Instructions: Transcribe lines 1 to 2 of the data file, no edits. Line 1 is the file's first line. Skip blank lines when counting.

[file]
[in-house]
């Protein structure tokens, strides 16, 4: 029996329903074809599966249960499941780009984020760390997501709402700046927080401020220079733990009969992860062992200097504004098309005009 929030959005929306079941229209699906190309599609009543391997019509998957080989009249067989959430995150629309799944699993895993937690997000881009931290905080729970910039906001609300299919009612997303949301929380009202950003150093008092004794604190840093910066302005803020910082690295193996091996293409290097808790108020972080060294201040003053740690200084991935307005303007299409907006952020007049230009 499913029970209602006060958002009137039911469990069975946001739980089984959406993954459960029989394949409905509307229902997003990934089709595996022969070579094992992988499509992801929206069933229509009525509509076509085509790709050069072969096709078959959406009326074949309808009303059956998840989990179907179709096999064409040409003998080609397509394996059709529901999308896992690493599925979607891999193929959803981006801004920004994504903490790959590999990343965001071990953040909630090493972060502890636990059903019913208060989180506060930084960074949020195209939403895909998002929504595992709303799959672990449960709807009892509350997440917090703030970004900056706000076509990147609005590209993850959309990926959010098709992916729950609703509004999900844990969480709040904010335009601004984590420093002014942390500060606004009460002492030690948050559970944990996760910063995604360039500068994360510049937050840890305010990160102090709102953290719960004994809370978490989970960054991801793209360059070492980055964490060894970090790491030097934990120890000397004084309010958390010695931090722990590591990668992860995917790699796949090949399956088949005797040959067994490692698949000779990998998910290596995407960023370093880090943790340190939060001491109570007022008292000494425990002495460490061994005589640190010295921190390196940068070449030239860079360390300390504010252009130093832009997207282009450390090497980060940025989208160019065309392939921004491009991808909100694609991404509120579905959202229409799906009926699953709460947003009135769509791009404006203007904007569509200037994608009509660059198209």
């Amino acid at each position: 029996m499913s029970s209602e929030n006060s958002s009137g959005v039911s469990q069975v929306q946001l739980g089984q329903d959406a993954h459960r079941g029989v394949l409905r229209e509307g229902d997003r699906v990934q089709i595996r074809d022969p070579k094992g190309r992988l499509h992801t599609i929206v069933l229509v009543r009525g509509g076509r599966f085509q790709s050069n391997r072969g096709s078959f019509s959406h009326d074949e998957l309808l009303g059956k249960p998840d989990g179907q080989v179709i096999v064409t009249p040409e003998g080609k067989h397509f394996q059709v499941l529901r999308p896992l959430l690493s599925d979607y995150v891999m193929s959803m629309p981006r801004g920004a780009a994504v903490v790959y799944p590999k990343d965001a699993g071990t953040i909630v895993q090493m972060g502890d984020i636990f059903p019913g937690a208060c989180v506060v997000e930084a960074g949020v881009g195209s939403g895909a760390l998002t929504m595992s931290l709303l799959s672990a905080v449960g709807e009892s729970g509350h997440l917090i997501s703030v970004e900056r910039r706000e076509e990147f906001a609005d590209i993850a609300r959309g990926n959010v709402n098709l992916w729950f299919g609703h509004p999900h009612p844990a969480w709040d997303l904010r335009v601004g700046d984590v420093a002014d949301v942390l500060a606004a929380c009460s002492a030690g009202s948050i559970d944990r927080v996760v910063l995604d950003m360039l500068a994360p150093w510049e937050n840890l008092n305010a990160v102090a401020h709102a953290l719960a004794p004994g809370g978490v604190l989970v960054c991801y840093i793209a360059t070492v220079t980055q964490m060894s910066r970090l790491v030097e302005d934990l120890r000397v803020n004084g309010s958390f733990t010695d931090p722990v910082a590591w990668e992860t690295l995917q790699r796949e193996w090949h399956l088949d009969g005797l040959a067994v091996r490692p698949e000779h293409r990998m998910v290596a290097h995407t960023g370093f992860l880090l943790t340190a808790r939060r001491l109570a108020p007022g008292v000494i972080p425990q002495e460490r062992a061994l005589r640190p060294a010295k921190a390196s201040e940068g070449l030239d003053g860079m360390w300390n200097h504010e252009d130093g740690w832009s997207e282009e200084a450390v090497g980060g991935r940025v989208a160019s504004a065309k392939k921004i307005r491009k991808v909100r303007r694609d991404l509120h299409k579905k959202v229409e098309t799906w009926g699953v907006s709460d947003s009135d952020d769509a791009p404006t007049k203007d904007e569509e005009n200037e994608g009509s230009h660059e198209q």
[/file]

[in-house]
């Protein structure tokens, strides 16, 4: 029996329903074809599966249960499941780009984020760390997501709402700046927080401020220079733990009969992860062992200097504004098309005009 929030959005929306079941229209699906190309599609009543391997019509998957080989009249067989959430995150629309799944699993895993937690997000881009931290905080729970910039906001609300299919009612997303949301929380009202950003150093008092004794604190840093910066302005803020910082690295193996091996293409290097808790108020972080060294201040003053740690200084991935307005303007299409907006952020007049230009 499913029970209602006060958002009137039911469990069975946001739980089984959406993954459960029989394949409905509307229902997003990934089709595996022969070579094992992988499509992801929206069933229509009525509509076509085509790709050069072969096709078959959406009326074949309808009303059956998840989990179907179709096999064409040409003998080609397509394996059709529901999308896992690493599925979607891999193929959803981006801004920004994504903490790959590999990343965001071990953040909630090493972060502890636990059903019913208060989180506060930084960074949020195209939403895909998002929504595992709303799959672990449960709807009892509350997440917090703030970004900056706000076509990147609005590209993850959309990926959010098709992916729950609703509004999900844990969480709040904010335009601004984590420093002014942390500060606004009460002492030690948050559970944990996760910063995604360039500068994360510049937050840890305010990160102090709102953290719960004994809370978490989970960054991801793209360059070492980055964490060894970090790491030097934990120890000397004084309010958390010695931090722990590591990668992860995917790699796949090949399956088949005797040959067994490692698949000779990998998910290596995407960023370093880090943790340190939060001491109570007022008292000494425990002495460490061994005589640190010295921190390196940068070449030239860079360390300390504010252009130093832009997207282009450390090497980060940025989208160019065309392939921004491009991808909100694609991404509120579905959202229409799906009926699953709460947003009135769509791009404006203007904007569509200037994608009509660059198209």